Maybe Scott should talk about Hayek instead of EMH

Every other month or so Scott Sumner writes a defence of the so-called Efficient Market Hypothesis. I have noticed that the commentators already react quite aggressively to Scott’s unwavering support of EMH and my own personal experience is that people – especially people who themselves are active in the financial markets – will strongly oppose the idea of efficient markets.

Why is that? Fundamentally I think that most people think of economics and financial markets based on their personal micro observations rather than based on economic logic. We all have met or heard of completely insane investors that far from can be described as being rational and if such people exists how can we talk about efficient markets? EMH is simply a very hard sell – whether or not it empirically is a good description of the world.

Even though Scott and I agree that EMH probably is the best description of today’s financial markets it might actually be an idea to stop talking about EHM and instead confront the anti-EHM crowd with an alternative. Such an alternative could be Hayek’s description of capitalist market system as the best aggregator of information known to man.

Recently I have been re-reading some of the key chapters in Hayek’s Individualism and Economic Order. The book is full is Hayekian classics such as The Use of Knowledge in Society and The Meaning of Competition and as well as some key chapters discussing calculation in socialist society. Contrary to neo-classical theory which is at the core of EMH Hayekian thinking is based on much less rigid assumptions (and is somewhat less stringent). At the core of Hayek’s thinking is that no social planner has the knowledge to allocate goods and resources in society. Preferences are individual and are changing constantly and so do natural conditions.

We do so to speak not know the “model” of the economy. Contrary to this EHM and rational expectations build on the explicit assumption that the model is known. Hayek on the other hand would strongly object to the notion that the model is known – least at all by policy makers.

Scott uses EHM to argue that since the markets are more or less efficient no central bank forecast will be able to consistently beat the forecast of the market and therefore central bank policy implementation should be build on the use of the market mechanism through NGDP futures.

This makes perfectly good sense, but hold on for a second. What if the “model” of the economy is known why should we bother using NGDP futures when a benevolent central bank could just solve an optimisation problem and solve the model and implement the policy that would ensure the highest level of societal welfare? First of all, there would be a problem which social welfare function to optimize, but lets assume that this (non-trivial!) problem is solved. Then second, would you really think that we could and should leave it to central bankers to define what model is the “right” of the economy (most central banks today rely on New Keynesian models which both Scott and I think make very little sense). Take Scott and me. 90% (I changed that from 99%) of our thinking about monetary issues is the same, but I could come up with a few areas where we do not agree on the theoretical issues and even if we agreed about the model of the economy we could still disagree about the empirical size of the parameters in the model.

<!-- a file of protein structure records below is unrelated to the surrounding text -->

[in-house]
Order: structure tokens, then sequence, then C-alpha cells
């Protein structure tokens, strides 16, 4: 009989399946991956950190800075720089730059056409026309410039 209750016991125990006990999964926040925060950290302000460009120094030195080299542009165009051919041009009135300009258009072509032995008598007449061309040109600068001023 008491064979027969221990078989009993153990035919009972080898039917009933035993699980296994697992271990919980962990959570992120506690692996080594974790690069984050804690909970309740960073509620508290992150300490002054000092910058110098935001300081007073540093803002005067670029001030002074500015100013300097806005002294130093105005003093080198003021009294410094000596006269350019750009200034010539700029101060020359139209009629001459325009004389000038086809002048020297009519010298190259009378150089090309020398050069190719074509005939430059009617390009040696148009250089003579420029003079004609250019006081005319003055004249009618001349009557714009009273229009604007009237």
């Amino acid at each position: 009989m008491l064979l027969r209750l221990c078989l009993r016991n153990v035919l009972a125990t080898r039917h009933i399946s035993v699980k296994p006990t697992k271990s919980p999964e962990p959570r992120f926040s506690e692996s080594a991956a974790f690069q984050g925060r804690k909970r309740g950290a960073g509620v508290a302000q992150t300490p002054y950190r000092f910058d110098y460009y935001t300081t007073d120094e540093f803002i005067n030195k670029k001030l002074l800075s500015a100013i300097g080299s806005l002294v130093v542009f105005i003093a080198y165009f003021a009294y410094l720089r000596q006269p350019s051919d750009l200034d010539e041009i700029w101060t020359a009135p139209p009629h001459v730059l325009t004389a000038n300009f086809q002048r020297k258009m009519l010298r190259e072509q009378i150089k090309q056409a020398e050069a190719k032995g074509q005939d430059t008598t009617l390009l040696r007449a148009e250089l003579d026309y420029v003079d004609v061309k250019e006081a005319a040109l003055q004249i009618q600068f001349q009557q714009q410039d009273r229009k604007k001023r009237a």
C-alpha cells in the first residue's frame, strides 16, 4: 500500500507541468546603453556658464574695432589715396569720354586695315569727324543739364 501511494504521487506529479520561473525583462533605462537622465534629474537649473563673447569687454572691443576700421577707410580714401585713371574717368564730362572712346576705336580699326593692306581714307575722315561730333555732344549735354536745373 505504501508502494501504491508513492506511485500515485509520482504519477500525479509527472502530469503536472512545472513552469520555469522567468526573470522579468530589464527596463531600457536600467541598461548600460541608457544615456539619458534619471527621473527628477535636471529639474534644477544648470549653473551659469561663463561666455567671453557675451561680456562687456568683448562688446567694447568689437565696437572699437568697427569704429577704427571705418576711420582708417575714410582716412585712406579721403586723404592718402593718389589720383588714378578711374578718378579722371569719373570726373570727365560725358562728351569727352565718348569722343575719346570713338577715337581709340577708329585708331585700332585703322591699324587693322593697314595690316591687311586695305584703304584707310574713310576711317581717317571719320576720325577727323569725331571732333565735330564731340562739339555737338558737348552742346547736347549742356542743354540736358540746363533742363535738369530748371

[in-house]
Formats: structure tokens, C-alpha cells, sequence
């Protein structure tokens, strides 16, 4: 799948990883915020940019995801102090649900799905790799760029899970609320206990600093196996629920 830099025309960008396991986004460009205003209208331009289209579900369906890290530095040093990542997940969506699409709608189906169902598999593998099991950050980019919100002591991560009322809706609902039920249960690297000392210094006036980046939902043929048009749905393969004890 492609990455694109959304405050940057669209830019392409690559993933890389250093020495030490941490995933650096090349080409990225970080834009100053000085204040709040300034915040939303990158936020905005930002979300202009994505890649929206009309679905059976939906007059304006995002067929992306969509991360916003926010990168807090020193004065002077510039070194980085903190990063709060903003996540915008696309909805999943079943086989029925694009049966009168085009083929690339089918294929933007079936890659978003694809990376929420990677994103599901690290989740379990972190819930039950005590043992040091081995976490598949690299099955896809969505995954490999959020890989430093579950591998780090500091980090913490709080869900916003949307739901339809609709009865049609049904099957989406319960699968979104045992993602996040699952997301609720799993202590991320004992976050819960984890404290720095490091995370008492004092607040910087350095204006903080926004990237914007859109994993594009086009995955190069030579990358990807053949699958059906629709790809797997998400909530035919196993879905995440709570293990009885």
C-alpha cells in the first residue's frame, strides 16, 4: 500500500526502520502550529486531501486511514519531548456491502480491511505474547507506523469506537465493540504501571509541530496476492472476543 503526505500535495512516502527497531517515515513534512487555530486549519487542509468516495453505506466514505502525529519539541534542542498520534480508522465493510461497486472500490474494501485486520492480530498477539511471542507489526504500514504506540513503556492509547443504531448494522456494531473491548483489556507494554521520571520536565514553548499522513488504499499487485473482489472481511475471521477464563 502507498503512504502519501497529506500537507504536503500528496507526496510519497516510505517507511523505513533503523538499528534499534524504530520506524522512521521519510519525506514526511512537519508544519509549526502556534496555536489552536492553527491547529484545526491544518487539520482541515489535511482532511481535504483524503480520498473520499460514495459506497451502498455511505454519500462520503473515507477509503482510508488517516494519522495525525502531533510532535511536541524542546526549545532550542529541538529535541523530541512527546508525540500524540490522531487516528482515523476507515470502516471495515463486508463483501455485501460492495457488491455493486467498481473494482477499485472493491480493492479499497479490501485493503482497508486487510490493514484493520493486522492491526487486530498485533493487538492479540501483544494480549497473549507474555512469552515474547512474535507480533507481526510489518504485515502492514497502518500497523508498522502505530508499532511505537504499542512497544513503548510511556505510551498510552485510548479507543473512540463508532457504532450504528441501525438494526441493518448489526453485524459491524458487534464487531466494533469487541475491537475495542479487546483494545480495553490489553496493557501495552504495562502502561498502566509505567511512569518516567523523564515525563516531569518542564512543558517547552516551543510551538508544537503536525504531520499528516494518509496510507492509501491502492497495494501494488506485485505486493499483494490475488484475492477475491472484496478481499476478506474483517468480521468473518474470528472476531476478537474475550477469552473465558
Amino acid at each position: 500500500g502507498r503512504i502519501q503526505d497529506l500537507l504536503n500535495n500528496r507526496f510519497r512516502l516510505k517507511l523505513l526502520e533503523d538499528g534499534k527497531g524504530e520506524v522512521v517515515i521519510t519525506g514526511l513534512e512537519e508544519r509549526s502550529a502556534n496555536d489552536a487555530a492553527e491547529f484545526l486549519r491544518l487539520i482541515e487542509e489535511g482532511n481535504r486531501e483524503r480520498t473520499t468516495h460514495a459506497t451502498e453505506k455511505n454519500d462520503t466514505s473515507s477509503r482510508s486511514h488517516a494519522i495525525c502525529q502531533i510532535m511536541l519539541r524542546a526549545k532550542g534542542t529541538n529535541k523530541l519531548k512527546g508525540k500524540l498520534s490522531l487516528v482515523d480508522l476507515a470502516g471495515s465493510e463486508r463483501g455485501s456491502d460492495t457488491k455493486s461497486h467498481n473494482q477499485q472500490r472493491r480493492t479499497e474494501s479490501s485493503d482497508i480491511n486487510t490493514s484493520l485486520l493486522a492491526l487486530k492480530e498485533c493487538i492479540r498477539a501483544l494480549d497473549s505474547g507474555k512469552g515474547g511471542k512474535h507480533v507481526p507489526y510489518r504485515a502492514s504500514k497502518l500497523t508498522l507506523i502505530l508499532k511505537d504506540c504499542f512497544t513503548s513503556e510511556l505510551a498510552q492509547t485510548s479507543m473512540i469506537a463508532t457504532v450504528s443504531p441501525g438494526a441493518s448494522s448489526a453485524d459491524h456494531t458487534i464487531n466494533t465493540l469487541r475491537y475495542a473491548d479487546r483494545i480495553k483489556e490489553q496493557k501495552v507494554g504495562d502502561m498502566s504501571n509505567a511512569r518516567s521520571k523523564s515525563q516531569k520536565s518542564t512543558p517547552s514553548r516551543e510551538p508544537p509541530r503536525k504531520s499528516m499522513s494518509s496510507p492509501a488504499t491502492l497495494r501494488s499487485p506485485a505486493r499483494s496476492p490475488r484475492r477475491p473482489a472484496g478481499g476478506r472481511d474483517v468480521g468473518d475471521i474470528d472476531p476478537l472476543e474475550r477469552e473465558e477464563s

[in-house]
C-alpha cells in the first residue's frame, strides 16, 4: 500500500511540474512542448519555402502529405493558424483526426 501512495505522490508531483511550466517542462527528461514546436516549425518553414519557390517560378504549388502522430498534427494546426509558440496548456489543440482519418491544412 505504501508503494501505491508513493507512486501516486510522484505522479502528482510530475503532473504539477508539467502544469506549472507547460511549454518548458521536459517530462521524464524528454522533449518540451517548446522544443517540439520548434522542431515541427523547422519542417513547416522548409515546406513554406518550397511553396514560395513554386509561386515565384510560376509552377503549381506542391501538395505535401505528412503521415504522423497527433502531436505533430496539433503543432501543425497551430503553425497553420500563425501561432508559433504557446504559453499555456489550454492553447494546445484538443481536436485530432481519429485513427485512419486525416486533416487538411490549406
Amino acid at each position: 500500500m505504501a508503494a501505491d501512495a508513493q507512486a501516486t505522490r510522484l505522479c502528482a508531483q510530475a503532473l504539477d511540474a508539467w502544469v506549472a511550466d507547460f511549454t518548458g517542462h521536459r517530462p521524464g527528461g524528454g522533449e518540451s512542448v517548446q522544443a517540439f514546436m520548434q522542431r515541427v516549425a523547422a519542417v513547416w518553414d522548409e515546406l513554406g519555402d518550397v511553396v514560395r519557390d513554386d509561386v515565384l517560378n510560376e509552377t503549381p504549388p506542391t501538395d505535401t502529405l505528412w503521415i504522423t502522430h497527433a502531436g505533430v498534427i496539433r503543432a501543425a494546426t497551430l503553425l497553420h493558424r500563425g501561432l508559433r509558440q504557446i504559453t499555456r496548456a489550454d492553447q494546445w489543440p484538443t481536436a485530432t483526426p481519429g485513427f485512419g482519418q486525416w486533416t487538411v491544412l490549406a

This is of course why it is much better to leave it to the market to decide on the implementation of monetary policy through the direct and indirect use of prediction markets (such as macroeconomic forecasting, the implementation process and NGDP futures).

But what if I was in a room full of non-economists and I had to explain why this makes sense. Would I start by outlining a mathematical model and tell them that markets where efficient (most people have no clue what efficient mean – neither do most economists) or would I tell a Hayekian story about how central planning is impossible and markets is the best aggregator of information? I surely would go with the Hayekian story. It is simply much more acceptable to most people than the EHM and radex story – even though Scott and I full well know that it is basically the same story.

That said, it is therefore interesting that it is especially Scott’s Austrian oriented readers who so strongly object to Scott’s insistence that markets are efficient. They should really read Hayek because Hayek is exactly saying that the markets are significantly more efficient than any other form of allocation mechanisms. Yes, he is also saying some – in my view – weird things about mathematics, but overall Hayek thought that we could describe the economy as being efficient and that rational expectations would be a good approximation of the real world. Hayek’s classic description in “Price and Production” from 1933 of his business cycle theory is in fact very much an attempt (which fails in my view) to describe the business cycles within a fundamentally neo-classical set-up.

Scott’s conclusion is to “let a thousand models blossom” so instead of trying to figure out what really is the right model of the economy central bankers should use market information in the conduct and implementation of monetary policy. Would Hayek disagree? I think not…

Leave a comment


  1. Trevor Adcock

     /  February 15, 2012